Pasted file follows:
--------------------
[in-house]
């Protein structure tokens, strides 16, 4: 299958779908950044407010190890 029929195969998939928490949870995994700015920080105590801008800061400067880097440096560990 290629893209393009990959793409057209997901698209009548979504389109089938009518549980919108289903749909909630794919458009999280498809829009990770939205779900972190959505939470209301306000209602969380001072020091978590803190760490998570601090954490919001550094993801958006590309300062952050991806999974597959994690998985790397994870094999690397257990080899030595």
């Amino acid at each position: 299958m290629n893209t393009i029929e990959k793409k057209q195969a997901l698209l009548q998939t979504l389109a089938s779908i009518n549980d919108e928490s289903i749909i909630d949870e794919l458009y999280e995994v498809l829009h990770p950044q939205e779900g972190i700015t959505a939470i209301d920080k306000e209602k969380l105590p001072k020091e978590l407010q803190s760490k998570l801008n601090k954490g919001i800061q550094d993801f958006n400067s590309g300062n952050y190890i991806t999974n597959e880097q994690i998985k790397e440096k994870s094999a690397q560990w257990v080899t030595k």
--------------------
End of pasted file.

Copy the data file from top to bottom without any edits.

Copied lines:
[in-house]
């Protein structure tokens, strides 16, 4: 299958779908950044407010190890 029929195969998939928490949870995994700015920080105590801008800061400067880097440096560990 290629893209393009990959793409057209997901698209009548979504389109089938009518549980919108289903749909909630794919458009999280498809829009990770939205779900972190959505939470209301306000209602969380001072020091978590803190760490998570601090954490919001550094993801958006590309300062952050991806999974597959994690998985790397994870094999690397257990080899030595």
């Amino acid at each position: 299958m290629n893209t393009i029929e990959k793409k057209q195969a997901l698209l009548q998939t979504l389109a089938s779908i009518n549980d919108e928490s289903i749909i909630d949870e794919l458009y999280e995994v498809l829009h990770p950044q939205e779900g972190i700015t959505a939470i209301d920080k306000e209602k969380l105590p001072k020091e978590l407010q803190s760490k998570l801008n601090k954490g919001i800061q550094d993801f958006n400067s590309g300062n952050y190890i991806t999974n597959e880097q994690i998985k790397e440096k994870s094999a690397q560990w257990v080899t030595k």